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By Monica E. Oss

The number of consumers using telehealth is on the increase, but remains relatively small. Only 18% of consumers report that they have used telehealth services, according to an Aviza survey, White Paper: 2017 Closing The Telehealth Gap. For the other 82%, it was a matter of lack of clarity about insurance coverage and culture that primarily prevented their adoption—46% of consumers said they would find a video visit less comfortable than an in-person office visit (this was 26% for mental health visits). Another recent study, Patient Preferences For Direct-To-Consumer Telemedicine Services: A Nationwide Survey, found that a lack of familiarity is also an issue—52% of consumers are more willing to see their own clinical professionals via telehealth. And, two-thirds of consumers (60%) felt it was important for a professional practicing via telehealth to have access to their health records.

Fortunately, the reimbursement landscape for telehealth services is improving. Twenty-three states (and Washington D.C.) have full parity, meaning coverage and reimbursement is comparable from in-person to telehealth services. But only three actually have an explicit mandate for payment parity (see Telehealth Parity Laws). Forty-eight states (and Washington D.C.) provide reimbursement for some form of live video in Medicaid fee-for-service (FFS), up one state from March 2016 (Massachusetts and Rhode Island are the exceptions). Fifteen state Medicaid programs reimburse for store and forward, up three states from March 2016. And, 21 state Medicaid programs provide reimbursement for remote patient monitoring, up three states from March 2016 (see State Telehealth Laws and Medicaid Program Policies A Comprehensive Scan of the 50 States and District of Columbia).

We are seeing more movement among health plans, include Optum paying for telemental health the same as in-person visits (see For Health Plans, Technology = Improved Consumer Access) and Cigna’s expansion of its suite of telehealth behavioral and physical health services for Cigna members in 2017 (see Cigna Expands Telehealth Behavioral Health Services). And for good reason – a recent analysis of the Humana At Home care management service for its Medicare Advantage members (which is includes telephonic support) found that participants had 45% fewer hospitalizations than non-participants (see Humana At Home Service Reduces Hospital Admissions by 45%).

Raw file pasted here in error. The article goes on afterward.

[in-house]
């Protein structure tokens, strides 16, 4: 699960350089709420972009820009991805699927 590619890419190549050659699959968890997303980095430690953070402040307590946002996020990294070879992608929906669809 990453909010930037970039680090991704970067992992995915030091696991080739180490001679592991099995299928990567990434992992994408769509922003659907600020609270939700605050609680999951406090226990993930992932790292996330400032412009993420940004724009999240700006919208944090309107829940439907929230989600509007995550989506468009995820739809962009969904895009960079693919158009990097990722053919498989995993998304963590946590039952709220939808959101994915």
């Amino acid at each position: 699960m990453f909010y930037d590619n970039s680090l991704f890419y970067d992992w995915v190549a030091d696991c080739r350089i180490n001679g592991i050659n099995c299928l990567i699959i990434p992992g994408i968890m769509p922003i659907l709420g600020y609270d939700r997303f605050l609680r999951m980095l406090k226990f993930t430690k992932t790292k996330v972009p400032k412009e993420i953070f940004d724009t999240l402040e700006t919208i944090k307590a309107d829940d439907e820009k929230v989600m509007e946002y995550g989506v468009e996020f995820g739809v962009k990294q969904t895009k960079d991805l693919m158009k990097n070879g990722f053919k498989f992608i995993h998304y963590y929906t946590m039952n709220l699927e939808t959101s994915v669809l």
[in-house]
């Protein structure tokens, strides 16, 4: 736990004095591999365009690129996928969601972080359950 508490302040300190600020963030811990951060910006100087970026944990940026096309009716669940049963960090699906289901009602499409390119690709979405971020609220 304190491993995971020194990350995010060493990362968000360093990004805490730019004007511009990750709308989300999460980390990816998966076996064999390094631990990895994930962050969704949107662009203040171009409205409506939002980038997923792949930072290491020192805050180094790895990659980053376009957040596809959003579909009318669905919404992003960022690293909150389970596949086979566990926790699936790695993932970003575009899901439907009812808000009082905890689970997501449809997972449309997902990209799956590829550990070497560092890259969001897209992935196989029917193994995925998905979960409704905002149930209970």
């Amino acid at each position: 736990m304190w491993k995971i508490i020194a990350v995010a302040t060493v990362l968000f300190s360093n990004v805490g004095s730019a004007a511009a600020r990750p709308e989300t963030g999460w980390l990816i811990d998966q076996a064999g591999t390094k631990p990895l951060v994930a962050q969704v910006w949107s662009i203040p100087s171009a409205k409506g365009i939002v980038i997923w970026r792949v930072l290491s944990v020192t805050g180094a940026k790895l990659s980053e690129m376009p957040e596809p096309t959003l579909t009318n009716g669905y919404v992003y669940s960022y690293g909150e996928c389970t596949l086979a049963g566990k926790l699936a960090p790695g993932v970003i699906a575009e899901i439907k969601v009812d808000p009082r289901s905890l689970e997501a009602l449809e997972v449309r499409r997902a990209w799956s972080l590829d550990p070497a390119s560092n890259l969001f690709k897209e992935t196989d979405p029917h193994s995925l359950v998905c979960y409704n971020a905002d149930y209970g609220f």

And there is movement among public payers. The Centers for Medicare & Medicaid Services (CMS) issued updated rules for Medicaid home health, which clarified that home health services are not limited to home settings, allowing Medicaid programs to reimburse for a physician encounter to authorize services that takes place via telehealth technologies (see CMS To Use Targeted Enforcement To Ensure Compliance With Final Rules For Medicaid Home Health Face-To-Face Visits). The Bipartisan Budget Act of 2018, signed into law on February 9, 2018, included the Creating High-Quality Results and Outcomes Necessary to Improve Chronic (CHRONIC) Care Act of 2017, which includes key provisions allowing Medicare to cover telemedicine services for home dialysis and stroke for all beneficiaries, as well as allowing Medicare Advantage (MA) plans to include delivery of telehealth services in a plan’s basic benefits, and providing Accountable Care Organizations (ACOs) a chance to expand the use of telehealth services (see Bipartisan Budget Act Included The CHRONIC Care Act, Expanding Medicare Telemedicine, Home Care, & Value-Based Care and Top 5 Ways Telehealth Will Change Under the New Federal Funding Bill).